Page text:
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Lunar 19/03/13


Perkil8r
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The continuing saga of Mike's moon project.

 

 8571999651_4b69a8a533_b.jpg
190313 by Perkil8r, on Flickr

 

Canon 350d on 200p / eq5. 36 exposures from 45, 1/400th sec @ 800 iso

Stacked in Registax 5.1, Processed in Photoshop 5 cs extended.

 

Not quite sure I've done the processing quite right. Will have another play tomorrow.

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Nice saga ?

Pat

 

I'm aiming to try and capture every day of the lunar phases. So far I now have 4 that I am "happy" with. The grand finale will be a while coming though, first shot at that will be in 2017.

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Thanks all. Can't put my finger on it but I'm not as happy with it as I would like. I've been messing with it this afternoon but can't improve on this so far.


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Ahhhh.... you've brought the colour up a bit more if I'm not mistaken - nice improvement :)

 

Also on the full size (which I can't post at the minute due to Flickr playing silly beggars) I have managed to reduce some of the noise. Subtle changes, but I think I'm happy now.

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I ussed jpegs in the end mike and theres no noise in mine well not a lot i used iso 400 hundred ,i see you used 800 thats a little high for the moon ? Or was mine to low ?Pat

 

The noise only comes out when I sharpen the detail a bit too much. It's a fine line to tread.

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I don't add colour, all I do is stretch the colour data that is there. I agree, life would be boring, I just thought I would enquire in a similar vain to that of your enquiry of why I feel the need to add colour.


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Stretching does not "add" anything, it just brings out what is there, it's no different to the methods that are used in DSO imaging, except it is a lot trickier to bring out the colour without introducing colour noise, and increasing the errors associated with the optics, hence I have to knock the Aqua colours right down, but that is also down to the filter I use on the camera. The WB setting makes no difference in RAW format BTW.


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No, that's because the moon has a lot of red on the surface. I colour balance the image to get everything equal so everything is as it should be as it were, then just stretch the colour as a whole, not one channel more than the other or anything, just all in one go, using colour match in PS. It's a bit like the saturation adjustment action but far less harsh. There are a few other steps obviously such as false luminence layers and high pass filters which help build the contrast and add depth to the craters etc.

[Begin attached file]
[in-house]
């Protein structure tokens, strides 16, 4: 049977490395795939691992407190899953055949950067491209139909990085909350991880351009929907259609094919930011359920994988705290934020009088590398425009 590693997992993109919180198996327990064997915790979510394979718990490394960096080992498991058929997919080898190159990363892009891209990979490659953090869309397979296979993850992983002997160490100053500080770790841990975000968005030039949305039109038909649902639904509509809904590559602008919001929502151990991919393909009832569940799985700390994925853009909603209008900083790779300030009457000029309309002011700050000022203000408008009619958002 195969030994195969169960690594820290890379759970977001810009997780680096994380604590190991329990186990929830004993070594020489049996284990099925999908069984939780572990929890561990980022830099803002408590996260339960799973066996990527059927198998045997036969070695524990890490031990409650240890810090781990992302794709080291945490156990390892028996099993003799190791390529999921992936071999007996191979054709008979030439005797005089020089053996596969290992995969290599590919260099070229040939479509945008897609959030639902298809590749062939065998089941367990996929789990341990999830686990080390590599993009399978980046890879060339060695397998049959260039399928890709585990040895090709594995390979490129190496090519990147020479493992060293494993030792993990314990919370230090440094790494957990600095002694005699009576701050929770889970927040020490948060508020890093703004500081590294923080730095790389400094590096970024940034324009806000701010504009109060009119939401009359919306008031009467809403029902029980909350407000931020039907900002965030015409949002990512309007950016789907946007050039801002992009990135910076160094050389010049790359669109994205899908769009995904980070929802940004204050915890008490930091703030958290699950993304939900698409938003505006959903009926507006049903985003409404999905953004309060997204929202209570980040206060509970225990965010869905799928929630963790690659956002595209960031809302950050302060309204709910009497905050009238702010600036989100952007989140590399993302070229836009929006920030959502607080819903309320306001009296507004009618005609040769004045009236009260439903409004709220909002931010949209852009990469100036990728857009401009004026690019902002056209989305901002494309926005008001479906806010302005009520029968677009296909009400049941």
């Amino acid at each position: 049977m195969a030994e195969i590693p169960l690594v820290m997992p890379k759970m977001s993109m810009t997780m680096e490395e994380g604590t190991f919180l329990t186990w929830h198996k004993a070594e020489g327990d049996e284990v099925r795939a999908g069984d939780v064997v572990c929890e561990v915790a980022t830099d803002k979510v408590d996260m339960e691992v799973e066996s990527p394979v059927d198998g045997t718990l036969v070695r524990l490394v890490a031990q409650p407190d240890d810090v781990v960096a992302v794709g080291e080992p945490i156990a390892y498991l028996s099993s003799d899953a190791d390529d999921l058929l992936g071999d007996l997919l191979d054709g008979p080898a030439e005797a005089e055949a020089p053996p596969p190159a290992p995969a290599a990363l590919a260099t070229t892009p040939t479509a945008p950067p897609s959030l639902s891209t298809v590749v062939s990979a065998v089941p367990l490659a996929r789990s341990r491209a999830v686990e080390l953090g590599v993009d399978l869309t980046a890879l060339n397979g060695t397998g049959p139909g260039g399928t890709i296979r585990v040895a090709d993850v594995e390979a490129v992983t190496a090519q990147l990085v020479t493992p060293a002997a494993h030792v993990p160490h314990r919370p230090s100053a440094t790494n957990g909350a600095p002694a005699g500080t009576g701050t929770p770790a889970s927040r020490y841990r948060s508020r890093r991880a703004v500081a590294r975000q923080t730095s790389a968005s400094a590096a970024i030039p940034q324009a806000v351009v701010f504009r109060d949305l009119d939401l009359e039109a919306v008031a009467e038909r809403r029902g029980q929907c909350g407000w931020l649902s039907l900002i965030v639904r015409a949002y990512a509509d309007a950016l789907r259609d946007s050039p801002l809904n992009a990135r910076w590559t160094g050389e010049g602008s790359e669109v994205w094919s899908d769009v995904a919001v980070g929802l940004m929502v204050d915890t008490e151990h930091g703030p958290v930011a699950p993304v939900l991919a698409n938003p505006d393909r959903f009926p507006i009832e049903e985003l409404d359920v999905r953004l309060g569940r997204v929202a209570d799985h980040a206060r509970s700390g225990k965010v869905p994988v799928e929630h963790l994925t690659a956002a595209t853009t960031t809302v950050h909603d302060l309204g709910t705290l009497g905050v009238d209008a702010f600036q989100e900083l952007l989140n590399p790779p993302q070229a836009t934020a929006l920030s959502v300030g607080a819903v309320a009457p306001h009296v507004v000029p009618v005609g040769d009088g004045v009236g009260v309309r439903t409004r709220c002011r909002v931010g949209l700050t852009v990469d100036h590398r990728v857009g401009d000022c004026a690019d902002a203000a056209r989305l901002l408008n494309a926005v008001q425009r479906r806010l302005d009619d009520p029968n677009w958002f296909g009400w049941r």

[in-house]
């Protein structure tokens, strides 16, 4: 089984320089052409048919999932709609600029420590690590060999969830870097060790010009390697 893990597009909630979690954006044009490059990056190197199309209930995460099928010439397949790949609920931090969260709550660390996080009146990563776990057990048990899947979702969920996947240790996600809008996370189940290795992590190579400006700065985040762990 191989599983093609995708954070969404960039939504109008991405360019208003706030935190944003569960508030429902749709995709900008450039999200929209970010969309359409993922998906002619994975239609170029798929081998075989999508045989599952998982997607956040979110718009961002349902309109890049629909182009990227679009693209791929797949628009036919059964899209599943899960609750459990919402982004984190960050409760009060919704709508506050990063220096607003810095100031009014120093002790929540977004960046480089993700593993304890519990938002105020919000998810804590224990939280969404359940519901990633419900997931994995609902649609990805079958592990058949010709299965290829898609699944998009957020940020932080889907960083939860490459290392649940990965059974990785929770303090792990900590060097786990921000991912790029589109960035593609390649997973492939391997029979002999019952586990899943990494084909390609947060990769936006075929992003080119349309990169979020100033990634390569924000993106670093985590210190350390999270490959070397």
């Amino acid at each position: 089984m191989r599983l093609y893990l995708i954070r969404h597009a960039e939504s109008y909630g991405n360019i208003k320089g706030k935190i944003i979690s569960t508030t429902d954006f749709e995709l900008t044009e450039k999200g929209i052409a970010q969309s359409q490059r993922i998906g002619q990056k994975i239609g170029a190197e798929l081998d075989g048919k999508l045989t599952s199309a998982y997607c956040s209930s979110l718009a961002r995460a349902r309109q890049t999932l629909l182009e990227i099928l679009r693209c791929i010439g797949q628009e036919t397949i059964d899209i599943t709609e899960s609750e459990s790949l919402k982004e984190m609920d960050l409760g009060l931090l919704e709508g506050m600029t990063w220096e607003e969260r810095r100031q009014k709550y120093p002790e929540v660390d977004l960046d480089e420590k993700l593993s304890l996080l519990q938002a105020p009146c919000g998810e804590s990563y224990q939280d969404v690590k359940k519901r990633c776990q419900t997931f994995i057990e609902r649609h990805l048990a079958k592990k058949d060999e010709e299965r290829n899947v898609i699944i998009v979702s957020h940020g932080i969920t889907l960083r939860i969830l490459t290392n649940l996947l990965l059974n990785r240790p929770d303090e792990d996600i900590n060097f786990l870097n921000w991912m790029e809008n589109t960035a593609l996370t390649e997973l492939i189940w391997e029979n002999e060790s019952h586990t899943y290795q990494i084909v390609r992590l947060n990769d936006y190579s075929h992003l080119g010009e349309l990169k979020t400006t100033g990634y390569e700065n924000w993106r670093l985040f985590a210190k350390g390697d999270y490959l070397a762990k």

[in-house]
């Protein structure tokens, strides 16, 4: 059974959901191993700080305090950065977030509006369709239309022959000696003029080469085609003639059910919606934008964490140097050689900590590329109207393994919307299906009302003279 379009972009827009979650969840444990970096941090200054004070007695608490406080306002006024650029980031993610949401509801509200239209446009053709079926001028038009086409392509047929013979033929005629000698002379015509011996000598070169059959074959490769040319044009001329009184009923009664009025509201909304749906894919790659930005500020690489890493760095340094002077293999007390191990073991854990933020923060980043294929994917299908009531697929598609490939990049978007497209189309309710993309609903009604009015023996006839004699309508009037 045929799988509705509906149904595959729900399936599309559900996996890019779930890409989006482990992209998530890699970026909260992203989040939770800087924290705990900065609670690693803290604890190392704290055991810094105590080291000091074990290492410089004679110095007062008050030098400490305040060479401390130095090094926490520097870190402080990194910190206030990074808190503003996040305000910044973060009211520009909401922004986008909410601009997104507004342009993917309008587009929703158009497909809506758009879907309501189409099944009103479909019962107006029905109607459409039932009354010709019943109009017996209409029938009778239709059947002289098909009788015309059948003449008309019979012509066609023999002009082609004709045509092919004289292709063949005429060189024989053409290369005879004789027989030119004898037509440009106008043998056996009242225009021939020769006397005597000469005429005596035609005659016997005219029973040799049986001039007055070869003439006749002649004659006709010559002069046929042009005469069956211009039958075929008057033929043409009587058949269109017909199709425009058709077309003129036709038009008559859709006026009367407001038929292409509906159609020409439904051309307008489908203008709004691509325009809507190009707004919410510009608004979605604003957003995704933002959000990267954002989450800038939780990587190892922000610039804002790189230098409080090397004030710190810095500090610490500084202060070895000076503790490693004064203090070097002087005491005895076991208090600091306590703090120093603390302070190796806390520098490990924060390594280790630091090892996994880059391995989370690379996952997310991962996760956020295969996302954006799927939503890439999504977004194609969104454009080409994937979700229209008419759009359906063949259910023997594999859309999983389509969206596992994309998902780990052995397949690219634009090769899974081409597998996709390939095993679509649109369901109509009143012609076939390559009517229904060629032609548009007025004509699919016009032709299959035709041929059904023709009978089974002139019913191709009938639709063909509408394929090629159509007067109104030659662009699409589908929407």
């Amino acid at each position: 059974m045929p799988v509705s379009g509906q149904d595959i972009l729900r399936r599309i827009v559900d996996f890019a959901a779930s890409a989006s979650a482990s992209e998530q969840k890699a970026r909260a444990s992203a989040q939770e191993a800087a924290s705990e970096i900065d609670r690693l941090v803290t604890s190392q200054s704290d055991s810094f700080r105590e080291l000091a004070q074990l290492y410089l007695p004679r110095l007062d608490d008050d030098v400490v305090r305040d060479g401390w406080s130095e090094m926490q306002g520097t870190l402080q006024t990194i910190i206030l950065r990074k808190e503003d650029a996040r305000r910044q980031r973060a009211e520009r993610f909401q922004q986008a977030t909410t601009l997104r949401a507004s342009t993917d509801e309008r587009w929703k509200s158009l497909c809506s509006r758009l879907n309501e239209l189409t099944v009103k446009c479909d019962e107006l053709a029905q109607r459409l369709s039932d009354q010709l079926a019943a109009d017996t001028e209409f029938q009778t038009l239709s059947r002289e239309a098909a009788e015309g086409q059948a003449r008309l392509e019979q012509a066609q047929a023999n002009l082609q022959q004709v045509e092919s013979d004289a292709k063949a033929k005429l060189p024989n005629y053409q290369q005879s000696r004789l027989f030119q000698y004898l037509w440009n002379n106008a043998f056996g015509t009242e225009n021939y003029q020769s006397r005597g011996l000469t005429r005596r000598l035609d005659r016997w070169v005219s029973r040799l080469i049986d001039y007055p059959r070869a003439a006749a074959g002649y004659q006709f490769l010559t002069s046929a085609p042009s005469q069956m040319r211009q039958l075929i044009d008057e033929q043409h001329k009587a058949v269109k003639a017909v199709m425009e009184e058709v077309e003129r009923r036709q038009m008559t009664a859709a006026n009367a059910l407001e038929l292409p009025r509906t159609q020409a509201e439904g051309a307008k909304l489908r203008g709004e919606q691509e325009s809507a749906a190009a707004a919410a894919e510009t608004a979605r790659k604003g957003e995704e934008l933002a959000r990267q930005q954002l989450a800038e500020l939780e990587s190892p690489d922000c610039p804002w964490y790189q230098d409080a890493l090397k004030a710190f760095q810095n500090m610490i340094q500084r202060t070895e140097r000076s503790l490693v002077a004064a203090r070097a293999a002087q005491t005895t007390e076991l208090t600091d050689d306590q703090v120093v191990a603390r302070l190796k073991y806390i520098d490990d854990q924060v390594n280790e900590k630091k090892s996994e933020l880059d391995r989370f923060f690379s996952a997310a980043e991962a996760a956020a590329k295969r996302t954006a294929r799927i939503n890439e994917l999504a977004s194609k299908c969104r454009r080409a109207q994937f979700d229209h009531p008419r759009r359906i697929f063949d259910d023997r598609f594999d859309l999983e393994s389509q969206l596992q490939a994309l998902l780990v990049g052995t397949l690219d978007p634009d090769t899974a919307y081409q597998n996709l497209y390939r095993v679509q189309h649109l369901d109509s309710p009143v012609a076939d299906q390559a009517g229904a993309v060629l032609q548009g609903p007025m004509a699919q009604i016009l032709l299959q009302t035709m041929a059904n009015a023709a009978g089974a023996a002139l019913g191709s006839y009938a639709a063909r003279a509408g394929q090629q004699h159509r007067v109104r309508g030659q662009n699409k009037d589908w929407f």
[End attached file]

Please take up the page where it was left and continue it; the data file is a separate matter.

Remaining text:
I used to treat the moon differently to DSO's when it came to processing, but have found that if I do it gently I can actually treat it much the same as DSO's, what I do have to do though is make sure that the raw images are slightly under exposed to allow room for me to stretch them, otherwise everything would just get over saturated and blown out.


 


What I do need to start doing is bias frames. Although there are no hot pixels due to the heat, there are bad pixels due to bias noise, a lot of those are red, maybe that's what you are reffering to? I've not played with bias frames and Registax yet, but I fully intend to do so soon. I'm also planning to remove the filter from the camera to try and rid the images of the aqua hue so I don't have to try and process it out after, it's only laziness that has stopped me from doing so previously. I think that might make a difference, although it will mean starting again with respect to exposure settings. I'm also going to try a couple of different ISO settings on my next try, I want to see if it makes much of a difference to the image in any way, I rather suspect not given the very short exposure lengths though.


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The reason I say bias frames is because each pixel is like a bucket, not all of them are completely empty each time you take a shot so give false readings if you like, that is what bias frames should remove. I once had a go with a mosaic, couldn't get on with it, but I've seen a tutorial for doing them in photoshop where it does most of the work for you, so I might have another play one day.


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